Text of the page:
A Kotzebue man was sentenced to 99 years in prison Tuesday in the death of Ashley Johnson-Barr, a 10-year-old whose 2018 disappearance captured national attention.
Peter Vance Wilson, 44, had earlier pleaded guilty to charges of murder and sexual abuse as part of an agreement with prosecutors.
Jenna Gruenstein, an attorney with the state Office of Special Prosecutions, argued for the sentence Tuesday, Alaska’s News Source reported.
“This is one of the most serious cases that I’ll probably see in my career,” she said.
Wilson’s attorney, Jessica Toft, cried while agreeing with the sentence. She said visiting the playground named in honor of Johnson-Barr showed how the girl’s death had affected the community.
Utqiagvik Superior Court Judge Nelson Traverso said the circumstances of the crime were “grave and cannot be diminished.”
Traverso said he hoped resolution of the case would provide relief for family, friends and the community of Kotzebue.
“I know it concludes this in one sense, but it doesn’t conclude it in another,” Traverso said.
Relatives of Johnson-Barr spoke at the hearing. Her father, Scotty Barr, and other family members wore purple shirts with her face on them.
Barr said the epidemic of sexual abuse in Alaska needs to end, along with the rates of missing and murdered Indigenous women and girls.
Mona Norton, an aunt to Johnson-Barr, described the trauma of reliving Ashley’s death each time friends or family celebrate a birthday.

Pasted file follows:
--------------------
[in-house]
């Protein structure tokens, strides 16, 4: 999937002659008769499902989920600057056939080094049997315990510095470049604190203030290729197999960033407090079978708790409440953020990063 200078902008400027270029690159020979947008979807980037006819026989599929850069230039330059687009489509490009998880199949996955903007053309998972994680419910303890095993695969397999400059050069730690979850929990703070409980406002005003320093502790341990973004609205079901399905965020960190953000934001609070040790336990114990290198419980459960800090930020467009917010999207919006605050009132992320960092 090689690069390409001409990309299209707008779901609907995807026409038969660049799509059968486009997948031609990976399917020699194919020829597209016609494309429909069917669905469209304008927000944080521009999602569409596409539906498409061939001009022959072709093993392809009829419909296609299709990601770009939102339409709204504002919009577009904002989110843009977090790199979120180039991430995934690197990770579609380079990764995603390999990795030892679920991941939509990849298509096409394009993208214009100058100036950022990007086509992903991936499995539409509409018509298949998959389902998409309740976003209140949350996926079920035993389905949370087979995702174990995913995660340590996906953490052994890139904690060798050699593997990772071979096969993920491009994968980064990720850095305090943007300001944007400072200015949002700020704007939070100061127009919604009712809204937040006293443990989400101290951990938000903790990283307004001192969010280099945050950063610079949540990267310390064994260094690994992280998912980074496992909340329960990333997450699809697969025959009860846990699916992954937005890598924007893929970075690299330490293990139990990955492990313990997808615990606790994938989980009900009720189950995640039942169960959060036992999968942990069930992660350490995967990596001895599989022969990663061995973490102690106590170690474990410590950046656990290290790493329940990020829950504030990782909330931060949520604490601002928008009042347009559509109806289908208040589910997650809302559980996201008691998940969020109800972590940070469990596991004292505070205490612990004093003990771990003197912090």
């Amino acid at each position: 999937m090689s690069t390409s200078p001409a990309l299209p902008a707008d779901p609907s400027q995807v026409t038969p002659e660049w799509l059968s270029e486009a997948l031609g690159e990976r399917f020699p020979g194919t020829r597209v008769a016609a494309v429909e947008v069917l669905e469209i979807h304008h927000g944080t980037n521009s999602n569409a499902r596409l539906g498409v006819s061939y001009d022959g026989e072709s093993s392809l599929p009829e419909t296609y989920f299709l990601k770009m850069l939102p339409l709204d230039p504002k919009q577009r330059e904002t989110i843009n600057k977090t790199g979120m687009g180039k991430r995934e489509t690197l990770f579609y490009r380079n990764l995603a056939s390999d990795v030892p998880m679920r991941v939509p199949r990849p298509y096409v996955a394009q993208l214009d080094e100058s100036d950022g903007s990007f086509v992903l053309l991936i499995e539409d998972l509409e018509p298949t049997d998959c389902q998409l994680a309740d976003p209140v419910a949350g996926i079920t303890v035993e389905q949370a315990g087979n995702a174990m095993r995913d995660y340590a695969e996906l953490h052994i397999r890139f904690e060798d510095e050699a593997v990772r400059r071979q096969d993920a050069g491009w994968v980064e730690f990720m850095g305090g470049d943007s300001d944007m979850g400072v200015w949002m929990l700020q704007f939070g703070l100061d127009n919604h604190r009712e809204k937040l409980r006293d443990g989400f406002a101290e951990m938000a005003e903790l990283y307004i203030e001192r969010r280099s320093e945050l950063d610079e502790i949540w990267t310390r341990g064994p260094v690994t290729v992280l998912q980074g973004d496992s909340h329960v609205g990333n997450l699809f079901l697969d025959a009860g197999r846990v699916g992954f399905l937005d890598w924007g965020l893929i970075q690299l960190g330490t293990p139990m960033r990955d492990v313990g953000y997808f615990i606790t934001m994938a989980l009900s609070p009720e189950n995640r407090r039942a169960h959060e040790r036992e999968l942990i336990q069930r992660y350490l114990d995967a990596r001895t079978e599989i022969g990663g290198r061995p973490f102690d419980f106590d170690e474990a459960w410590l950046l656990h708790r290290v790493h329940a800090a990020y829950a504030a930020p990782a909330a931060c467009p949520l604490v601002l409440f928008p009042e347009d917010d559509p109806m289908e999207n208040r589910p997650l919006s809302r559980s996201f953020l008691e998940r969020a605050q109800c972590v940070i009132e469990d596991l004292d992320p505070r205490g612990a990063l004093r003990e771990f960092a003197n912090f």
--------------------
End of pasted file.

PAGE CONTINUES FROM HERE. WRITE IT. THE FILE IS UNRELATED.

Wilson apologized: “I wish I could take back what I did to Ashley. I am very, very sorry.”
The Alaska Department of Law said Wilson was sentenced to 198 years, with 99 years suspended. State Attorney General Treg Taylor in a statement said the sentencing “shows that law enforcement in this state will bring to justice those who commit violent crime and sexual abuse in rural Alaska by working collaboratively and with the community. Hopefully this result brings some sense of closure to Ashley Johnson-Barr’s family and the people of Kotzebue.”
Johnson-Barr disappeared on Sept. 6, 2018. Her remains were found days later in rugged tundra accessible only by a four-wheeler or on foot.
Mourners filled a school gymnasium for Johnson-Barr’s funeral and food and other supplies were flown in from across Alaska and donated for a community potluck.
Last year, the Legislature passed a bill declaring March 12 of each year — Johnson-Barr’s birthday — as Ashley Johnson-Barr Day.
The bill’s sponsor, Sen. Donny Olson of Golovin, in a statement describing the bill, said: “Honoring Ashley’s life by wearing her favorite color purple, volunteering for child abuse prevention organizations, and celebrating the liveliness and youthfulness of Alaska’s children are all appropriate ways to spend Ashley Johnson-Barr Day.”